Thousands turn out to bid farewell to Greece’s former king – FOX23 News


ATHENS, Greece — (AP) — To chants of “long live the king” and “Constantine, Constantine” from a crowd of thousands, the casket carrying the former and last monarch of Greece emerged from Athens’ metropolitan cathedral Monday after a funeral service attended by royalty from across Europe.

Constantine’s wife Anne-Marie, the sister of Denmark’s Queen Margrethe II, and his eldest son Pavlos, followed at the head of the funeral procession. The casket, draped with the Greek flag, was loaded into a hearse for the trip to Tatoi, the former royal estate north of Athens where Constantine will be buried near his parents and ancestors.

Once a richly forested site popular with Athenians for picnics and nature walks, Tatoi was ravaged by a wildfire about two years ago and had been mostly blackened and derelict ever since. Cleanup crews worked feverishly since Constantine’s death last week at the age of 82 to clean up the site in time for Monday’s funeral.

European royals, many closely related to Constantine, descended on Athens for the funeral, including Margrethe and nearly the entire Spanish royal family. Constantine’s sister Sophia is the the wife of Spain’s former King Juan Carlos, and mother of Spain’s current monarch, King Felipe VI. Constantine was one of the godparents of Prince William, heir to the British throne. The British royal family was being represented by Princess Anne.

Juan Carlos, walking with the aid of a walking stick, attended with Sophia at his side. It was a rare public appearance for the former king, who has been living in Abu Dhabi since being cut off from the Spanish royal family in 2020 amid financial scandals.

Greece’s monarchy was definitively abolished in a referendum in 1974, and Constantine, a controversial figure during a turbulent time in Greek history, spent decades in exile before returning to settle in his home country once more in his waning years.

The government announced Constantine would be buried as a private citizen without honors reserved for former heads of state. A limited lying in state was allowed in a chapel next to the cathedral, with the public allowed to visit from 6 a.m. to 11 a.m.

Thousands turned out, some traveling from across Greece and lining up for hours in the pre-dawn darkness and winter chill.

“He was a constitutional leader of the country. It was a monarchy then, so we must honor this man who stayed in Greece for so many years and who is Greek,” said Athens resident Georgia Florenti, waiting to pay her respects to the former monarch.

Some mourners expressed disappointment that Constantine was being buried without the honors awarded to former heads of state.

“I feel anger because I consider it petty for funerals to be held at public expense for actors and singers, and for us not to honor a person who, for better or for worse, was king of Greece,” said Irene Zagana.

Constantine acceded to the throne in 1964 at the age of 23, already an Olympic sailing gold medalist. The young king and his wife enjoyed huge popularity, which quickly eroded because of Constantine’s active involvement in the machinations that brought down the elected government of then Prime Minister George Papandreou.

“There was social adoration for the young king. Any dislikes there were concerned his mother,” said Thanassis Diamantopoulos, professor of political science at Athens’ Panteion University. “He himself was beloved, but unfortunately, through the mindless and thoughtless management of the 1965 crisis, he managed to squander this sympathy very quickly.”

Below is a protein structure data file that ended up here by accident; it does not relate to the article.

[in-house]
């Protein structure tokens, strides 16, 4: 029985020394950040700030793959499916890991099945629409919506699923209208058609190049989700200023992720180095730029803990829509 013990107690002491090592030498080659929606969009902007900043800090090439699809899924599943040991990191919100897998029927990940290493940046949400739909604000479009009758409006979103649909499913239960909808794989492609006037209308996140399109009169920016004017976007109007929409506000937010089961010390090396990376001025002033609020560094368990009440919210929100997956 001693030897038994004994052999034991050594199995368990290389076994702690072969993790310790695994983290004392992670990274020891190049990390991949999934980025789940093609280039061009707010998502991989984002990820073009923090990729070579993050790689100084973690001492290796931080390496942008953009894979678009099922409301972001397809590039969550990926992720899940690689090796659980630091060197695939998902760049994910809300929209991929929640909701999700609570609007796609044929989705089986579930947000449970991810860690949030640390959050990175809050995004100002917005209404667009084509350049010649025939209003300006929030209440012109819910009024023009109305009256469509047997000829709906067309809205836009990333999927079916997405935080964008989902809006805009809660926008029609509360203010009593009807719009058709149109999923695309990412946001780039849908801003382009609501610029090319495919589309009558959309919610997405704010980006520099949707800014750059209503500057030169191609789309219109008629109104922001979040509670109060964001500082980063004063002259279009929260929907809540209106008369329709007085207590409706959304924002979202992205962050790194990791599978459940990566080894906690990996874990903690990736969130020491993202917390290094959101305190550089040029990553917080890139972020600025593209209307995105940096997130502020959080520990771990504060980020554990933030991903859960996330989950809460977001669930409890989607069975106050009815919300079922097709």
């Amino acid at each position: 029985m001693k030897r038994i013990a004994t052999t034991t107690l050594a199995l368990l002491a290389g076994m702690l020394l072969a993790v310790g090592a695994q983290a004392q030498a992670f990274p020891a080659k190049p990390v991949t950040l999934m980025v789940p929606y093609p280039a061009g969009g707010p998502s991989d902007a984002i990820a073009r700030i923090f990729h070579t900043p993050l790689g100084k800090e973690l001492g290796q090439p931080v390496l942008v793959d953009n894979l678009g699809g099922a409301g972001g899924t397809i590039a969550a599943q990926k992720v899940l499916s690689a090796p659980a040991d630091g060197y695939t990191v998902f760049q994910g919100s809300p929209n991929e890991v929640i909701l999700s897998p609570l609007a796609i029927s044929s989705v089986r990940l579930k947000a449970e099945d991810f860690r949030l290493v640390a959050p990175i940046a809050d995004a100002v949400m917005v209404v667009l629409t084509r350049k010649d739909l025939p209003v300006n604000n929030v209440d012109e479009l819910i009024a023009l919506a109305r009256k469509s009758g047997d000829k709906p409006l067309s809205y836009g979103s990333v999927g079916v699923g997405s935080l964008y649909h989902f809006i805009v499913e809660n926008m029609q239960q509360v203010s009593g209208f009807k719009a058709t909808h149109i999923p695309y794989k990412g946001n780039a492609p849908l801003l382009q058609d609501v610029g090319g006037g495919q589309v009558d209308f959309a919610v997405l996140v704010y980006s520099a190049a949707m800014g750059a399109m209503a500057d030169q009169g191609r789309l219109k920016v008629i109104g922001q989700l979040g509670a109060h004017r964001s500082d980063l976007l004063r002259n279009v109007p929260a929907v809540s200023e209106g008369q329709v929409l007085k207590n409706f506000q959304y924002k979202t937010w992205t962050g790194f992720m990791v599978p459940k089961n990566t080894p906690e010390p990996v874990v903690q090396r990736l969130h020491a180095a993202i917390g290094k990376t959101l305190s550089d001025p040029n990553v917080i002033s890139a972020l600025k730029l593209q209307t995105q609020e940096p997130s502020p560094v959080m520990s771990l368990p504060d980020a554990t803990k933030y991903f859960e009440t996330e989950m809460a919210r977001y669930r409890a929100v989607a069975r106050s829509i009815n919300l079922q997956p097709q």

The episode involving the defection from the ruling party of several lawmakers destabilized the constitutional order and led to a military coup in 1967. Constantine eventually clashed with the military rulers and was forced into exile.

When the dictatorship collapsed in July 1974, Constantine was eager to return to Greece, but was advised against it by veteran politician Constantine Karamanlis, who returned from exile to head a civilian government.

After winning November elections, Karamanlis called for a plebiscite on the monarchy. Constantine wasn’t allowed to return to campaign, but the result was widely accepted: 69.2% voted in favor of a republic.

Constantine “should be given credit for something that other deposed monarchs have not done: he never threatened, challenged or undermined the state not headed by a king after he was dethroned,” Diamantopoulos said. “He accepted the 1974 referendum. He did not create a party of monarchy nostalgics. … Thus with his silence he contributed to cementing the new system of government.”

There have been no opinion polls measuring possible support for the former king since the monarchy was abolished, and public discourse in Greece tends to be significantly negative concerning the monarchy.

The prevailing judgment on Constantine “is not exactly unfair, it is one-dimensional,” Diamantopoulos said.

Constantine’s “mistakes were glaring, and they were significant in delegitimizing and undermining smooth political life, especially in how he handled the resignation of (then Prime Minister) George Papandreou,” Diamantopoulos said. “But a discourse that was politically dominant and not altruistic came to treat him negatively for everything, without any reference to the positive contributions he made.”

The size of the crowd waiting patiently for hours in Athens to pay their final respects suggested Constantine was still much loved by a segment of society.

“He is a former high-level official to whom we should certainly show the necessary honors, a person who is serious, who is noble, who is decent,” said lawyer Giannis Katsiavos, who was among the crowd. “We will remember him forever.”

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Raphael Kominis contributed to this report.



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